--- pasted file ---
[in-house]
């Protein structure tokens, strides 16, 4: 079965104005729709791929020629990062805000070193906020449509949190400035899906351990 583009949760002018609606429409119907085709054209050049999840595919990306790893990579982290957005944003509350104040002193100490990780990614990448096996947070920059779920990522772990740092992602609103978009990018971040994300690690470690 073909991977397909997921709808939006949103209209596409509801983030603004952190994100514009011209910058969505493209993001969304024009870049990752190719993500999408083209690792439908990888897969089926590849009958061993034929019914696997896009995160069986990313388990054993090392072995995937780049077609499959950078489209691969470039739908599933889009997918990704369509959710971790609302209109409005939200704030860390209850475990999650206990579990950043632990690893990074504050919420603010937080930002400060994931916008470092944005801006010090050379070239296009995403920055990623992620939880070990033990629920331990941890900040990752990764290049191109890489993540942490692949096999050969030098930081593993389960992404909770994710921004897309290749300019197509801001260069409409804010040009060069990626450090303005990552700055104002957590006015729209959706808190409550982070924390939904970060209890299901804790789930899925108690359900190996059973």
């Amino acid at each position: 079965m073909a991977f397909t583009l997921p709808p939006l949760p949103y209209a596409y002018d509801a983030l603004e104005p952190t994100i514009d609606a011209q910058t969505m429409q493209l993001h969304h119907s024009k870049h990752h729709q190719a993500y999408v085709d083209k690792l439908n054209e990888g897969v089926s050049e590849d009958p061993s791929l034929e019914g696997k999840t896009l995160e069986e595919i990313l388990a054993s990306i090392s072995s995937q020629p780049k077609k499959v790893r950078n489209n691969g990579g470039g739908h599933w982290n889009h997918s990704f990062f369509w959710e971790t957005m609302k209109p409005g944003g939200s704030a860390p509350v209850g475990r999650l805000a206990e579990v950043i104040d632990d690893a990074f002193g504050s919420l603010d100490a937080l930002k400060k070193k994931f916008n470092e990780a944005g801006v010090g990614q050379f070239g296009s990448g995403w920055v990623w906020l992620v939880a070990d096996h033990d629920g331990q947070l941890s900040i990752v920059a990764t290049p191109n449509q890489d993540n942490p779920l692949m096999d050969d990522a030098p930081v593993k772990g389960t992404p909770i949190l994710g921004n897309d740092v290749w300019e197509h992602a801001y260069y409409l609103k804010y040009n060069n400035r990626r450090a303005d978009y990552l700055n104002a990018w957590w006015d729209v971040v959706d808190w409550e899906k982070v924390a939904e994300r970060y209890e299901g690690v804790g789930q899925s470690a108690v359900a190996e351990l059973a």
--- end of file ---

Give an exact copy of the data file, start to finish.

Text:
[in-house]
């Protein structure tokens, strides 16, 4: 079965104005729709791929020629990062805000070193906020449509949190400035899906351990 583009949760002018609606429409119907085709054209050049999840595919990306790893990579982290957005944003509350104040002193100490990780990614990448096996947070920059779920990522772990740092992602609103978009990018971040994300690690470690 073909991977397909997921709808939006949103209209596409509801983030603004952190994100514009011209910058969505493209993001969304024009870049990752190719993500999408083209690792439908990888897969089926590849009958061993034929019914696997896009995160069986990313388990054993090392072995995937780049077609499959950078489209691969470039739908599933889009997918990704369509959710971790609302209109409005939200704030860390209850475990999650206990579990950043632990690893990074504050919420603010937080930002400060994931916008470092944005801006010090050379070239296009995403920055990623992620939880070990033990629920331990941890900040990752990764290049191109890489993540942490692949096999050969030098930081593993389960992404909770994710921004897309290749300019197509801001260069409409804010040009060069990626450090303005990552700055104002957590006015729209959706808190409550982070924390939904970060209890299901804790789930899925108690359900190996059973």
């Amino acid at each position: 079965m073909a991977f397909t583009l997921p709808p939006l949760p949103y209209a596409y002018d509801a983030l603004e104005p952190t994100i514009d609606a011209q910058t969505m429409q493209l993001h969304h119907s024009k870049h990752h729709q190719a993500y999408v085709d083209k690792l439908n054209e990888g897969v089926s050049e590849d009958p061993s791929l034929e019914g696997k999840t896009l995160e069986e595919i990313l388990a054993s990306i090392s072995s995937q020629p780049k077609k499959v790893r950078n489209n691969g990579g470039g739908h599933w982290n889009h997918s990704f990062f369509w959710e971790t957005m609302k209109p409005g944003g939200s704030a860390p509350v209850g475990r999650l805000a206990e579990v950043i104040d632990d690893a990074f002193g504050s919420l603010d100490a937080l930002k400060k070193k994931f916008n470092e990780a944005g801006v010090g990614q050379f070239g296009s990448g995403w920055v990623w906020l992620v939880a070990d096996h033990d629920g331990q947070l941890s900040i990752v920059a990764t290049p191109n449509q890489d993540n942490p779920l692949m096999d050969d990522a030098p930081v593993k772990g389960t992404p909770i949190l994710g921004n897309d740092v290749w300019e197509h992602a801001y260069y409409l609103k804010y040009n060069n400035r990626r450090a303005d978009y990552l700055n104002a990018w957590w006015d729209v971040v959706d808190w409550e899906k982070v924390a939904e994300r970060y209890e299901g690690v804790g789930q899925s470690a108690v359900a190996e351990l059973a």